Aging

What Happens When I Can No Longer Drive?

Share this post:

People love their cars. For most teenagers, getting their license is a much anticipated milestone, increasing their independence and opening up new opportunities and adventure (often to the chagrin of their parents). For most older adults, the day they decide to stop driving is also a milestone, albeit a dreaded one representing a loss of freedom and control over their lives.

Unless they are living in a major metropolitan area well served by safe, reliable public transportation, most seniors rely on cars for their daily activities – shopping, errands, visiting friends and family, involvement in community activities, appointments and cultural events. And, when they surrender the keys, the emotional and physical impact can be high.elderly-woman-driving

According to Dr. Kevin Manning, neuropsychologist and assistant professor of psychiatry at UConn Health Center for Aging, “We know that when someone can no longer drive, there is an increased risk of depression and mortality because you are taking away their independence.”

As part of our work to create the world’s most accessible, self-driving vehicle, we recently visited four retirement communities in Southern California. With the Front Porch Center for Innovation and Wellbeing, we held a series of focus groups with the residents to gauge their reaction to self-driving vehicles, as well as get their recommendations for improvements to Olli.

Many of the residents were still driving their own cars and expressed a great deal of reluctance to stop. As one participant shared, “I’ve been driving since I was 14. Driving is part of who I am, and when I stop I am not sure who I will be.”

However, nearly all voiced concerns about the dangers of continuing to drive. While some pointed to their visual and mobility issues, many worried more about other drivers and traffic. Several no longer drove at night or to unfamiliar locations. With local public transportation limited and the costs of taxis and ride services like Uber and Lyft relatively high, most were frustrated with a limited set options and feeling increasingly isolated.

When we introduced Olli, we expected skepticism on self-driving and questions about safety. Instead, the most common inquiry was, “How soon can we get this at my community?”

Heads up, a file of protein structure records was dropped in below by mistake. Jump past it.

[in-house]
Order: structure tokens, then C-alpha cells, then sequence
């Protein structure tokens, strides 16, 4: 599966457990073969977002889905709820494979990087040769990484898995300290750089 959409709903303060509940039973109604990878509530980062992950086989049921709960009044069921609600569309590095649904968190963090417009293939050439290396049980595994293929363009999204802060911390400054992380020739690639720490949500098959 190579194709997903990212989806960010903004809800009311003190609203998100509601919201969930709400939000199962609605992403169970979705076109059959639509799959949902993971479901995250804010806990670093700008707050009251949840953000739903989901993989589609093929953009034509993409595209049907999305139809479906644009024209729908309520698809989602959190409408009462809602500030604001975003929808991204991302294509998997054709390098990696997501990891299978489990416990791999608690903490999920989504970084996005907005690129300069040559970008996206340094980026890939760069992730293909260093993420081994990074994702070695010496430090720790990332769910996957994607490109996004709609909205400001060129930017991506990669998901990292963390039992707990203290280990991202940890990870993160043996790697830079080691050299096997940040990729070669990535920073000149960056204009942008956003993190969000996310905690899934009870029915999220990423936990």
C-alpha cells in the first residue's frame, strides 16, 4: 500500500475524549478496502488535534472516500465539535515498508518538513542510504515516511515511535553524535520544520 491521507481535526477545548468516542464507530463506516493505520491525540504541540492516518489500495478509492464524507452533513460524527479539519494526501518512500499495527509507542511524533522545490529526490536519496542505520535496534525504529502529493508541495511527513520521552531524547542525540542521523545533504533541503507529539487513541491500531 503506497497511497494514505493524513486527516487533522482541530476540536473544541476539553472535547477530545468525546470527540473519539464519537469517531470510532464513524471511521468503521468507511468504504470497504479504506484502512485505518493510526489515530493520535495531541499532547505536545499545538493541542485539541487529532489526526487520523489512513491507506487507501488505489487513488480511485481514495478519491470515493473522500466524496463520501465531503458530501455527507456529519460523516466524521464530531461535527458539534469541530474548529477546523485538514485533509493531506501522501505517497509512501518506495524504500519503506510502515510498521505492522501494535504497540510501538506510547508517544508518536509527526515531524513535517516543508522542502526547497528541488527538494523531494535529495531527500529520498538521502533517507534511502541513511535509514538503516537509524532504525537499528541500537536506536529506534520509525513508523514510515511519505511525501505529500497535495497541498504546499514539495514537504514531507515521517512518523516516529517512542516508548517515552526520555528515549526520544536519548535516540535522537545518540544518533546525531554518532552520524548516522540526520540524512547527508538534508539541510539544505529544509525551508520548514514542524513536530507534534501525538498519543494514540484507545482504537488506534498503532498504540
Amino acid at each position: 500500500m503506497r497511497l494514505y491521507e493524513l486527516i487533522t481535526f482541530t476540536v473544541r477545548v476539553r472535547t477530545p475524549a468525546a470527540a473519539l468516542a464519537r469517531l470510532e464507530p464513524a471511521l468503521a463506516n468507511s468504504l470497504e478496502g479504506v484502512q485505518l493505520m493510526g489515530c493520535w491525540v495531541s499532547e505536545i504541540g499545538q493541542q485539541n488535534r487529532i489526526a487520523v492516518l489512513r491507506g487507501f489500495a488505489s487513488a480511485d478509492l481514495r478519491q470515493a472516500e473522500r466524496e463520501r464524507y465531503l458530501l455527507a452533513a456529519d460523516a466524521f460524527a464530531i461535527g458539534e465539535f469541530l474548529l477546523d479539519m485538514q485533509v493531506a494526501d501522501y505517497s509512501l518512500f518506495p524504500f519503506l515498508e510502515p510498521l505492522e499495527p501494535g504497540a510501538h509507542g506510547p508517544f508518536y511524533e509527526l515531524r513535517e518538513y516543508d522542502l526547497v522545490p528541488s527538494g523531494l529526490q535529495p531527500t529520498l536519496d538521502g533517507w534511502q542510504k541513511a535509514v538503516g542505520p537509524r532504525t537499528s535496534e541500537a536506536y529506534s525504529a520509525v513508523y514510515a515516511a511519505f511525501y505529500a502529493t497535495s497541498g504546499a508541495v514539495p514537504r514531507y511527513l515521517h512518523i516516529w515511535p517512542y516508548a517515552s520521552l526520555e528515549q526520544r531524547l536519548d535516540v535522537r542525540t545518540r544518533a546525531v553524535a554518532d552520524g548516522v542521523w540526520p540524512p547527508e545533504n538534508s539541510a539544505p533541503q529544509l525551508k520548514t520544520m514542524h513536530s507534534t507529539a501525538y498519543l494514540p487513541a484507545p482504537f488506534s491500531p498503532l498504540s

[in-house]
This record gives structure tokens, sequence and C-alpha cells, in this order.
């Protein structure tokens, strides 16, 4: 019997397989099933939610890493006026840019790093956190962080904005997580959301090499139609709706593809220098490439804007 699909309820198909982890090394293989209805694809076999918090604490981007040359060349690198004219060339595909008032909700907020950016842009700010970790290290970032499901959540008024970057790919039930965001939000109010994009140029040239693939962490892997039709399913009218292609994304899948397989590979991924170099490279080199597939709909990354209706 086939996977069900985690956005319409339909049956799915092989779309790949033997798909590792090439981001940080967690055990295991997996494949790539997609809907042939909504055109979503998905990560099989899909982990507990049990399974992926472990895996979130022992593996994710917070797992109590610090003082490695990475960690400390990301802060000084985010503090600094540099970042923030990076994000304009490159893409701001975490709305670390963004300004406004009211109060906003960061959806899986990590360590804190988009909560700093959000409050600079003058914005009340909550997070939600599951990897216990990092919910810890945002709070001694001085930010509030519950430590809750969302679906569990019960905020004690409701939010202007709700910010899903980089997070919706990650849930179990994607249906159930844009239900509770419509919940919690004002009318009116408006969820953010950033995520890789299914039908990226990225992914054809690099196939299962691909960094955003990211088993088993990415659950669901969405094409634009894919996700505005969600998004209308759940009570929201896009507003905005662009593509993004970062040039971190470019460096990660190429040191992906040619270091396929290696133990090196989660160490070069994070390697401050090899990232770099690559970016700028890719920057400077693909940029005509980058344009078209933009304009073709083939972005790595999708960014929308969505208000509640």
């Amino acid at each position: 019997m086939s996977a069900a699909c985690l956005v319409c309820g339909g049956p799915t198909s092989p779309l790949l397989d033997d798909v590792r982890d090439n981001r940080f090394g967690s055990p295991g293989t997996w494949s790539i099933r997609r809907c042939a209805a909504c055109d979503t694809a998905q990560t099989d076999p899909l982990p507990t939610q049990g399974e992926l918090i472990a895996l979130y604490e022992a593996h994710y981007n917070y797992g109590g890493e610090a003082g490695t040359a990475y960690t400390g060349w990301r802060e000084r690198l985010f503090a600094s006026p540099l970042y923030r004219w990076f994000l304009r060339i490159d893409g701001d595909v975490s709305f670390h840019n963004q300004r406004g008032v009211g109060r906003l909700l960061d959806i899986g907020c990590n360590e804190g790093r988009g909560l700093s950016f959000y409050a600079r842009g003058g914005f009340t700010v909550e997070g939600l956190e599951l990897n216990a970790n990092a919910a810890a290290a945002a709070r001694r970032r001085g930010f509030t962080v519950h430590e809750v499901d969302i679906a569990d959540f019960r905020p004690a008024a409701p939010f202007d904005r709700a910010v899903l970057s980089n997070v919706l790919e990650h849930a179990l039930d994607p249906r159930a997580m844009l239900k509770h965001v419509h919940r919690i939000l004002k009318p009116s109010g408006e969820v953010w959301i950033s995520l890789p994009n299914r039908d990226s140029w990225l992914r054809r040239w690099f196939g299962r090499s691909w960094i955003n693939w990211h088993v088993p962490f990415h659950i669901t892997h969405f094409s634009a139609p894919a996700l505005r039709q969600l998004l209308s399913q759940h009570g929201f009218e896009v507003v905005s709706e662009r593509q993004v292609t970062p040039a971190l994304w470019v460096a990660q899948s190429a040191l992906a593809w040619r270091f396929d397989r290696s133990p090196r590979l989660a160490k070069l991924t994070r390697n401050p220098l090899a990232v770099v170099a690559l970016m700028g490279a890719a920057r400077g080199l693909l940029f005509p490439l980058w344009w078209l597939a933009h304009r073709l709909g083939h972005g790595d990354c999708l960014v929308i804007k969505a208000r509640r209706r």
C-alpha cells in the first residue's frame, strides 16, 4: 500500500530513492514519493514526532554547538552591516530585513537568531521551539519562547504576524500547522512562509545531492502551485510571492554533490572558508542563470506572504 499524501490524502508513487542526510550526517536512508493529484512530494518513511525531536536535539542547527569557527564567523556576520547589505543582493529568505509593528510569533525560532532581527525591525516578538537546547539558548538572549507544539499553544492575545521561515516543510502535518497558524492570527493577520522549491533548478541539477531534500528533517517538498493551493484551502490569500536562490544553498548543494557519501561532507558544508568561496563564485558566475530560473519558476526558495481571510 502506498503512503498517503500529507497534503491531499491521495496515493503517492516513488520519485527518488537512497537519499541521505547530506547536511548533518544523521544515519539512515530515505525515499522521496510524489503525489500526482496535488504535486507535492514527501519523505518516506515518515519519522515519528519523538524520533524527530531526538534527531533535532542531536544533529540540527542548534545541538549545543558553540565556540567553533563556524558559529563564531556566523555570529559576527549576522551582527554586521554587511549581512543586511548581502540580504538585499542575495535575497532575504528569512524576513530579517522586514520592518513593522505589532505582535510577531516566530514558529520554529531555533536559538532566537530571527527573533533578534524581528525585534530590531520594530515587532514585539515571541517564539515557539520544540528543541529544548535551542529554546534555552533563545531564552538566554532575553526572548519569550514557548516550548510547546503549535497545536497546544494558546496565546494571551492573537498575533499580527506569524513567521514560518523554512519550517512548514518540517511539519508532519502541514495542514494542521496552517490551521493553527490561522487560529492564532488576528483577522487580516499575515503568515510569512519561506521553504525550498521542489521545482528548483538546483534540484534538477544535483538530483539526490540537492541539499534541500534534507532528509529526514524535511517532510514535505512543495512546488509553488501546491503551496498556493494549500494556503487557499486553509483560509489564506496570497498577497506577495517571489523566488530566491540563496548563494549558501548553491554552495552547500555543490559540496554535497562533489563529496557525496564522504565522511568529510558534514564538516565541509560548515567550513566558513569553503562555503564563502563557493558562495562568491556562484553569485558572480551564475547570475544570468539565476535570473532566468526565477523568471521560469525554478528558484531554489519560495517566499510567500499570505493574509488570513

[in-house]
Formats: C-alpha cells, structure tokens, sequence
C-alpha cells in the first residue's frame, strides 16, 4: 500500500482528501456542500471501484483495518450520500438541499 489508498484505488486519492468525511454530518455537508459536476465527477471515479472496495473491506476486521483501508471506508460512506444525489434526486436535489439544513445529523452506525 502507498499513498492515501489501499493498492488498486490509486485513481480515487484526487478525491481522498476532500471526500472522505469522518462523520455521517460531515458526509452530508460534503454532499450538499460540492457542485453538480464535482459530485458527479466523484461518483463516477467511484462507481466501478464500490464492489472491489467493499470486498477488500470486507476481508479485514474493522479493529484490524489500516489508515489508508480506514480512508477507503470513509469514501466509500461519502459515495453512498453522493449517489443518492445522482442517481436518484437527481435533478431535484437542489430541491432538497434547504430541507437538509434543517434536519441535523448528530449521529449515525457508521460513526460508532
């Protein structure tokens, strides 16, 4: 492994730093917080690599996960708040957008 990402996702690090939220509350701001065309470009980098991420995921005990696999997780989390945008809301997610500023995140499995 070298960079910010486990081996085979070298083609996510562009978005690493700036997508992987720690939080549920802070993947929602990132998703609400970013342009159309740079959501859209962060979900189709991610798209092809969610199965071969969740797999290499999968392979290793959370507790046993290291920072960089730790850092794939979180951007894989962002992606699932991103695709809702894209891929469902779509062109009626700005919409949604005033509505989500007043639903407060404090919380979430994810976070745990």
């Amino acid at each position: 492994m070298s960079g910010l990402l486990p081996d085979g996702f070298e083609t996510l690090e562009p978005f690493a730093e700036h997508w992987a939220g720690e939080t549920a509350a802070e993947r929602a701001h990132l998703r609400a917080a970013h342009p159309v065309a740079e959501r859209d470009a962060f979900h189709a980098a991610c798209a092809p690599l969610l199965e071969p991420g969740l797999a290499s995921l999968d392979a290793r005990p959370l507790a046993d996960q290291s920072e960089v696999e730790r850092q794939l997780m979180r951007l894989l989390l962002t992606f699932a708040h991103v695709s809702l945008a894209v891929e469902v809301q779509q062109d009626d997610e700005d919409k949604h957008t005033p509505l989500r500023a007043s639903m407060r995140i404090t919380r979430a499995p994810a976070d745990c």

The residents were eager to share their ideas on improving Olli, and suggested the following:

  • Personalize the interaction with Olli, with options to receive and give information via speech for those with visual impairments, or text or haptic (touch) technology for those with hearing loss.
  • For those using a cane, walker or wheelchair, have Olli automatically adjust the entrance and seat height as well as provide a storage area for their assistive devices.
  • Provide a voice activated service or app to call for or schedule an Olli ride.

After our workshops at the FrontPorch communities, I’m convinced that the most enthusiastic early adopters of self-driving vehicles will be older adults.

We encourage everyone to get involved and share their thoughts on possible ways of designing a vehicle to be more accessible to people of all abilities. Please use #AccessibleOlli on Twitter or post your thoughts in the comments section below.

Add Comment
No Comments

Leave a Reply

Your email address will not be published.Required fields are marked *

More Aging Stories
By Sheila Zinck on July 20, 2017

Connecting the Dots to Make Austin an Age-Progressive City

Interview with Teresa Sansone Ferguson, Executive Director, AustinUp The recent IBM study “Loneliness and the aging population – how businesses and governments can address a looming crisis” noted that any solution designed to mitigate loneliness must involve wide range of stakeholders – family, caregivers, healthcare practitioners, social workers, and more – all of whom want […]

Continue reading

By Susann Keohane on June 6, 2017

Accessible Design for an Aging Population

by Bo Campbell & Susann Keohane Violet Brown is the oldest living person on this planet at 117 years old. Today, to make the list of the top 100 oldest living people, you much be aged 110 years or older. We are dawning on the age of the super-centenarian, someone who has lived to or […]

Continue reading

By Sheila Zinck on May 10, 2017

Combating Loneliness in the Aging Population

The world’s aging population is expanding rapidly, and by 2050 more than one out of five people will be age 60 or older. A new epidemic is growing just as quickly, with 43% of people over 60 reporting that they are suffering from loneliness. With an impact often equated to smoking 15 cigarettes a day, loneliness […]

Continue reading